Roger Penske said it right on Monday: “There simply was no one quite like Bobby Unser. Bobby was a ferocious competitor on the track, and his larger-than-life personality made him one of the most beloved and unique racers we have ever seen.”

shares
comments
From the archive: The confusing aftermath of Unser's 1981 Indy win
Previous article

From the archive: The confusing aftermath of Unser's 1981 Indy win

Next article

Andretti adds sixth Indy 500 entry, Wilson to drive

Andretti adds sixth Indy 500 entry, Wilson to drive
How Ericsson achieved Indy immortality as Ganassi's main man stumbled Plus

How Ericsson achieved Indy immortality as Ganassi's main man stumbled

Chip Ganassi Racing team was strong again in the Indianapolis 500, with poleman Scott Dixon and reigning champion Alex Palou leading almost three quarters of the race between them. But when dominator Dixon was penalised for pitlane speeding, ex-Formula 1 driver Marcus Ericsson stepped up to score the biggest win of his career and seize the IndyCar points lead

IndyCar
May 30, 2022
Ranking the top 10 IndyCar drivers of 2021 Plus

Ranking the top 10 IndyCar drivers of 2021

In an enthralling 2021 IndyCar campaign, the series bounced back from its COVID-19 truncated year prior and Alex Palou defeated both the established order and his fellow young guns to clinch a maiden title. It capped a remarkable season with plenty of standout performers

IndyCar
Nov 21, 2021
How F1's other IndyCar exile finally unlocked his potential Plus

How F1's other IndyCar exile finally unlocked his potential

Romain Grosjean's swashbuckling rookie year in IndyCar captured the imagination of many in 2021. But another ex-Formula 1 driver whose potential was masked by five years of toil in, at best, middling machinery also enjoyed a breakout year in 2021 - winning twice and finishing sixth in points. Here's how Marcus Ericsson finally delivered on his promise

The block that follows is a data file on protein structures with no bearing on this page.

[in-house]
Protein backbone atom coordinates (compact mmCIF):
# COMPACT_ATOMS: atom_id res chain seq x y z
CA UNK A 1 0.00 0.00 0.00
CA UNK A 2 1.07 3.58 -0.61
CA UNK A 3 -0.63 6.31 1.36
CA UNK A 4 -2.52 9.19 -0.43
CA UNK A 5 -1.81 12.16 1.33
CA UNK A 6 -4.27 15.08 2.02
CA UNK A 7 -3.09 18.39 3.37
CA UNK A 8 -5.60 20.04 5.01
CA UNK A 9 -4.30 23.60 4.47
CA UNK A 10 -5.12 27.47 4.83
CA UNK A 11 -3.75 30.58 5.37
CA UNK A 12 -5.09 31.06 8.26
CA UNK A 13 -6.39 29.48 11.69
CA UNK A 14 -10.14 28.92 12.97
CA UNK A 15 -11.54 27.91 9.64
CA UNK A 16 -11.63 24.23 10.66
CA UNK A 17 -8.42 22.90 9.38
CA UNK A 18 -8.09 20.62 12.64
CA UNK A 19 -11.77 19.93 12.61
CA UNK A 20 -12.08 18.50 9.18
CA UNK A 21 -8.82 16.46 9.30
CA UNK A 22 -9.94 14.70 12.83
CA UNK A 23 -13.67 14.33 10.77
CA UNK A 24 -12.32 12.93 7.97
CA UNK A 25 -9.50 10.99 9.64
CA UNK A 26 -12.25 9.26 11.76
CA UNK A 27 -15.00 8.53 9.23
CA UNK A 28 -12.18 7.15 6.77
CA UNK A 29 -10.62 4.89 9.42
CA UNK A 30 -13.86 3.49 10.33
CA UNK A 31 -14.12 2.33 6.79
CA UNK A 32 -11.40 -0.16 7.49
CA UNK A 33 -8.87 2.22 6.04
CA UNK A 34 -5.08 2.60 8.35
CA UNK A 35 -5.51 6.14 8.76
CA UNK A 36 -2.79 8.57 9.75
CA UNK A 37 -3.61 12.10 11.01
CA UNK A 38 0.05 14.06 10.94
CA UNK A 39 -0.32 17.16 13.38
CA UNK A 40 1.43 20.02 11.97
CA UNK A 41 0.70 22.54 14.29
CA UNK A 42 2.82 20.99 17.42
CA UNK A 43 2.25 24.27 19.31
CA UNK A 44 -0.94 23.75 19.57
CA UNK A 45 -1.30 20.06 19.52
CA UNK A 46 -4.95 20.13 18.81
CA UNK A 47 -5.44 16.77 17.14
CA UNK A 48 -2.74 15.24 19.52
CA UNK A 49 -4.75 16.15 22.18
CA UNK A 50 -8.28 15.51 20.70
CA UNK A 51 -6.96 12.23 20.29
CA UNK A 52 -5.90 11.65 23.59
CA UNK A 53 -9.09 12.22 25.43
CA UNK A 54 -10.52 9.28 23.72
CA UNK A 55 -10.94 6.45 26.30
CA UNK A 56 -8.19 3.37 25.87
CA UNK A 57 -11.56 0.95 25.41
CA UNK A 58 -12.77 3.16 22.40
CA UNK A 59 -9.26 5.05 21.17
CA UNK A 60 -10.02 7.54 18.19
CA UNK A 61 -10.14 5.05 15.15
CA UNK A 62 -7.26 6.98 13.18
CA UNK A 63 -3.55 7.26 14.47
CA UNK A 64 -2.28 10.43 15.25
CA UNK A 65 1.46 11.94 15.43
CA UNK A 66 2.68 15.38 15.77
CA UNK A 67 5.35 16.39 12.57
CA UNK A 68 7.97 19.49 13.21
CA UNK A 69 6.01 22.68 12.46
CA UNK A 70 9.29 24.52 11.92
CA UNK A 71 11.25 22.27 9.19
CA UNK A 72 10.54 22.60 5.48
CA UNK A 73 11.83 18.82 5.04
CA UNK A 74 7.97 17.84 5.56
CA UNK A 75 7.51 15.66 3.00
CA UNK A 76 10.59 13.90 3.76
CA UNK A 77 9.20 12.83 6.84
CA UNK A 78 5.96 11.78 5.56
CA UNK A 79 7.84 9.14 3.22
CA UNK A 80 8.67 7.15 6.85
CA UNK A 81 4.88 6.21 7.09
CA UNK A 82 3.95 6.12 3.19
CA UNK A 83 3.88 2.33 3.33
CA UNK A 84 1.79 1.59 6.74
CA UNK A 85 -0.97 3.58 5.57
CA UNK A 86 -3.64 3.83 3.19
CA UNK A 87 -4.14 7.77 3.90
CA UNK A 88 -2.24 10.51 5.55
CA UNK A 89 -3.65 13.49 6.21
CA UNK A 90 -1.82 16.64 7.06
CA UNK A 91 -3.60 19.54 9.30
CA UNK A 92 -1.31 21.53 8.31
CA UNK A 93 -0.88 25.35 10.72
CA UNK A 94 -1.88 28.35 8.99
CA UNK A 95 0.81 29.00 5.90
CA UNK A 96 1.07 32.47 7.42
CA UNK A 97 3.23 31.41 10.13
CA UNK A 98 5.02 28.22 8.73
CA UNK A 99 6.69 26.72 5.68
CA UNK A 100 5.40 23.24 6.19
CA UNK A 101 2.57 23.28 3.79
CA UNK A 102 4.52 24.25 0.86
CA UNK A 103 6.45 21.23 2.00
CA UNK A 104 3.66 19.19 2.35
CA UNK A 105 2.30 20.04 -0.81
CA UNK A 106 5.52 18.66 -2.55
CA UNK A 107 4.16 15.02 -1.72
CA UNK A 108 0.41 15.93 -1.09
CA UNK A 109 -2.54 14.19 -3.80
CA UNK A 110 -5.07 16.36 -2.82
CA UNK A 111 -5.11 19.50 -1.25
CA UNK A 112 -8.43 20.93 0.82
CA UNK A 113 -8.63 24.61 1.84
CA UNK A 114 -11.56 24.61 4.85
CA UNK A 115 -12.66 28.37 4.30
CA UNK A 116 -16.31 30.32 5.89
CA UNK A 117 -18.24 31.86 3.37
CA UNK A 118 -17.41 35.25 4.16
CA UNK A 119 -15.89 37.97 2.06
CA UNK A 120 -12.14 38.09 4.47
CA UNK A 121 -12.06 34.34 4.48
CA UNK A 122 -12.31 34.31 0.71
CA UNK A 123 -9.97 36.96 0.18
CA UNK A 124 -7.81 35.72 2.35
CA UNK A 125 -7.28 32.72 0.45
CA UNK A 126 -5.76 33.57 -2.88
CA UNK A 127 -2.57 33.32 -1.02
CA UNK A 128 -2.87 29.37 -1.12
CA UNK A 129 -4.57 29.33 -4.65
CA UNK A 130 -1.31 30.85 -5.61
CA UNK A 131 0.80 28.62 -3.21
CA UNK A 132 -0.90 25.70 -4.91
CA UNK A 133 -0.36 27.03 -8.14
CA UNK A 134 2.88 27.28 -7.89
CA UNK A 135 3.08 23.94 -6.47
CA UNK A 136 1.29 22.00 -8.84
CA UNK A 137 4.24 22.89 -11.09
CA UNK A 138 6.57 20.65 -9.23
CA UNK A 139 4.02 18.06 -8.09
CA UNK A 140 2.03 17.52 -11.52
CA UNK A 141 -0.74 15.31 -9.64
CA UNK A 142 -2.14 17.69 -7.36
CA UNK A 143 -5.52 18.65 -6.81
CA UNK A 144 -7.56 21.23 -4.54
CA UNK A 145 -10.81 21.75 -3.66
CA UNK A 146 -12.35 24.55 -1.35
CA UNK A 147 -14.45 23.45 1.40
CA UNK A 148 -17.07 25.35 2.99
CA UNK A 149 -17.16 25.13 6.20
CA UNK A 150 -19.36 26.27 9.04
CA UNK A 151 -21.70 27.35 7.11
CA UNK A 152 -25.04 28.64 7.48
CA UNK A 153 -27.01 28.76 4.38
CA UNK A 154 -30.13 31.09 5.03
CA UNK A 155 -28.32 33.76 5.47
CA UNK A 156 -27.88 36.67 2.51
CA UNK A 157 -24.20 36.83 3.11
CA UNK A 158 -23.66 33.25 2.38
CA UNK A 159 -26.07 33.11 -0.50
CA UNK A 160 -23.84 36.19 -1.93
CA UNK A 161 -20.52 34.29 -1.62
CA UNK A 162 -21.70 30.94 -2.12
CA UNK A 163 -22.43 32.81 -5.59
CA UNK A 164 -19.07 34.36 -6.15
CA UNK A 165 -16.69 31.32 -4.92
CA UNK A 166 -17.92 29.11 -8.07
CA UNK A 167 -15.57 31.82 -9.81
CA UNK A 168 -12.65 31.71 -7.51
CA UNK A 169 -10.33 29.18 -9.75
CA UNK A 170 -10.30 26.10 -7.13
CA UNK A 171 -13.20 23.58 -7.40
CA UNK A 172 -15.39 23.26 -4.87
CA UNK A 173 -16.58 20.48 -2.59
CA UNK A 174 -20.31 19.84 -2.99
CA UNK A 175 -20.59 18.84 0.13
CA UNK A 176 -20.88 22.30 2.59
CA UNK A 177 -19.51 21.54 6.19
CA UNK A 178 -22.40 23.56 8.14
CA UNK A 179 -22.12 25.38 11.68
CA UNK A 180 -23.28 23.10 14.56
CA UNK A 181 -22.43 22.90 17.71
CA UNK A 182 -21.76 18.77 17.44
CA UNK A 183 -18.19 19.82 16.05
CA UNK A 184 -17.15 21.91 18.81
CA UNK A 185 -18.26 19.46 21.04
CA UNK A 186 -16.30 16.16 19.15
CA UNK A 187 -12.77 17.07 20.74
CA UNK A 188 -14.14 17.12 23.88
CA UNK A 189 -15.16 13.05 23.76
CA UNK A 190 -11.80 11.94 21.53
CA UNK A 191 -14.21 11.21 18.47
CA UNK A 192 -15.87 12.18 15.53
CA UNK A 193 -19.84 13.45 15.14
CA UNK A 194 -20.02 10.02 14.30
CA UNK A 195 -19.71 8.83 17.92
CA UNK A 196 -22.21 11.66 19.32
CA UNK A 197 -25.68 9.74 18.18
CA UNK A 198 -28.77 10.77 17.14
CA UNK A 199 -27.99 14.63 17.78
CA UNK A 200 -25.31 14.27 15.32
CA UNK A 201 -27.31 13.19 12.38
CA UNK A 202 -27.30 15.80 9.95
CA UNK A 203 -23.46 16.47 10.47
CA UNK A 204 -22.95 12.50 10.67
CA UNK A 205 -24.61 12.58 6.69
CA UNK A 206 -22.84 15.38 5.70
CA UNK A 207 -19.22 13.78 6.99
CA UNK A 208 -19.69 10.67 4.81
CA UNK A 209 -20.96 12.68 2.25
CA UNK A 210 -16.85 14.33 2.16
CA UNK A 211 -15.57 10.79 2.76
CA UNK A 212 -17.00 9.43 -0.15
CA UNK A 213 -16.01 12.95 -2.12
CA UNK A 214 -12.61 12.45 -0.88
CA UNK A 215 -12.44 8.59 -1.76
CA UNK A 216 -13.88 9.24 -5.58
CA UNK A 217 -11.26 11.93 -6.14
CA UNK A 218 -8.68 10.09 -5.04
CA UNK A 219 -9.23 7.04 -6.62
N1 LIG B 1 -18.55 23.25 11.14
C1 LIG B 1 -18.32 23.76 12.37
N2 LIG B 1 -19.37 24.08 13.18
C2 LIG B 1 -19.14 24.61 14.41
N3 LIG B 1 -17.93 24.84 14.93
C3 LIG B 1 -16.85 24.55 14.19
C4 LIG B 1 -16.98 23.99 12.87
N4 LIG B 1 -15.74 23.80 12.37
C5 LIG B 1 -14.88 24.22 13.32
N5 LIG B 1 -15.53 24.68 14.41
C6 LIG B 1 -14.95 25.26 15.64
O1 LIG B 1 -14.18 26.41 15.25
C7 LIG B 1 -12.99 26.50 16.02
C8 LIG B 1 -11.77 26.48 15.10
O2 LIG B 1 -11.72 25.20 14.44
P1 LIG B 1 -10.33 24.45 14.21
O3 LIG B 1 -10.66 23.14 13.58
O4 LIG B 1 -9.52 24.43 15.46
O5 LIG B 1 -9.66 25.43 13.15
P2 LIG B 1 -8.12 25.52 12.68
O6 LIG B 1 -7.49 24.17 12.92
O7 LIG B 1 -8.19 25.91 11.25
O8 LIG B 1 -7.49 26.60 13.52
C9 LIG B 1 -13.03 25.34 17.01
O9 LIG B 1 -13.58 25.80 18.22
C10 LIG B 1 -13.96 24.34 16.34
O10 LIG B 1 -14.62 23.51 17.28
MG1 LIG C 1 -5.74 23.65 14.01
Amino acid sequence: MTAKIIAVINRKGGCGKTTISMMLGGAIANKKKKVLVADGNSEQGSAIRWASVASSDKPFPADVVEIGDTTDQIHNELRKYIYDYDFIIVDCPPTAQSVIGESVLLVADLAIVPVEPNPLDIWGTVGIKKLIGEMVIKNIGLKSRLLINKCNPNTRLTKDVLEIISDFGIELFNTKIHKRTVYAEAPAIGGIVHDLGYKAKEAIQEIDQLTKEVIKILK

IndyCar
Nov 16, 2021
How Ganassi's relentless new champion outfoxed IndyCar's best Plus

How Ganassi's relentless new champion outfoxed IndyCar's best

IndyCar sophomore Alex Palou stunned by overcoming team-mate Scott Dixon and the rest of a white-hot field in 2021. He was consistently fast and crucially showed a level head, rebounding well from setbacks to put himself in a near unassailable position entering the final round

IndyCar
Nov 4, 2021
Have Harvey and RLL formed IndyCar’s next winning match-up? Plus

Have Harvey and RLL formed IndyCar’s next winning match-up?

Despite appearing to have an IndyCar job for life with Meyer Shank Racing, Jack Harvey’s departure and move to Rahal Letterman Lanigan Racing sparked plenty of debate. However, Harvey's and RLL's combined strengths could prove to be a winning combination - if they get the balance right

IndyCar
Oct 17, 2021
Remembering Dan Wheldon and his last and most amazing IndyCar win Plus

Remembering Dan Wheldon and his last and most amazing IndyCar win

Saturday 16 October marks the 10th anniversary of Dan Wheldon’s death. David Malsher-Lopez pays tribute, then asks Wheldon’s race engineer from 2011, Todd Malloy, to recall that magical second victory at the Indianapolis 500

IndyCar
Oct 16, 2021
Why Kyle Kirkwood is America's new IndyCar ace-in-waiting Plus

Why Kyle Kirkwood is America's new IndyCar ace-in-waiting

Kyle Kirkwood, the record-setting junior formula driver, sealed the Indy Lights championship last weekend. But despite an absurdly strong junior career and scholarship money, his next move is far from clear

IndyCar
Oct 6, 2021
Why IndyCar title glory is just the start for Ganassi's new star Plus

Why IndyCar title glory is just the start for Ganassi's new star

Newly-crowned IndyCar champion Alex Palou has been lauded as a complete driver and veteran-like in only his second season. The 24-year-old is still in the early days of his career, but the parallels are there for all to see with his six-time champion Chip Ganassi Racing team-mate who has been CGR's team leader since 2014

IndyCar
Sep 28, 2021